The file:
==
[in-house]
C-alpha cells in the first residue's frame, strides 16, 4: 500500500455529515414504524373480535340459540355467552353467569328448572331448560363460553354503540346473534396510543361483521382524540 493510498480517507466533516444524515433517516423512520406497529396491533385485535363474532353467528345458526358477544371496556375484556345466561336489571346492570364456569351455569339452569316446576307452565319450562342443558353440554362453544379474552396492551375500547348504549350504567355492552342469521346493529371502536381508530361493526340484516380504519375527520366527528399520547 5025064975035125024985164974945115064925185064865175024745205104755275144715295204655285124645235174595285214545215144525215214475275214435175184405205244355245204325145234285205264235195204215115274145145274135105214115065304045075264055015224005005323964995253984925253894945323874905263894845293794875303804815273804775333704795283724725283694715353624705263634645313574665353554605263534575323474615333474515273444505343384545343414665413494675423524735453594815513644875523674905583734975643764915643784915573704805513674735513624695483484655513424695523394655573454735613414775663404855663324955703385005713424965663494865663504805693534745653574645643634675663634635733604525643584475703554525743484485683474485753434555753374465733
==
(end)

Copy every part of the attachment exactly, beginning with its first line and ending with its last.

[in-house]
C-alpha cells in the first residue's frame, strides 16, 4: 500500500455529515414504524373480535340459540355467552353467569328448572331448560363460553354503540346473534396510543361483521382524540 493510498480517507466533516444524515433517516423512520406497529396491533385485535363474532353467528345458526358477544371496556375484556345466561336489571346492570364456569351455569339452569316446576307452565319450562342443558353440554362453544379474552396492551375500547348504549350504567355492552342469521346493529371502536381508530361493526340484516380504519375527520366527528399520547 5025064975035125024985164974945115064925185064865175024745205104755275144715295204655285124645235174595285214545215144525215214475275214435175184405205244355245204325145234285205264235195204215115274145145274135105214115065304045075264055015224005005323964995253984925253894945323874905263894845293794875303804815273804775333704795283724725283694715353624705263634645313574665353554605263534575323474615333474515273444505343384545343414665413494675423524735453594815513644875523674905583734975643764915643784915573704805513674735513624695483484655513424695523394655573454735613414775663404855663324955703385005713424965663494865663504805693534745653574645643634675663634635733604525643584475703554525743484485683474485753434555753374465733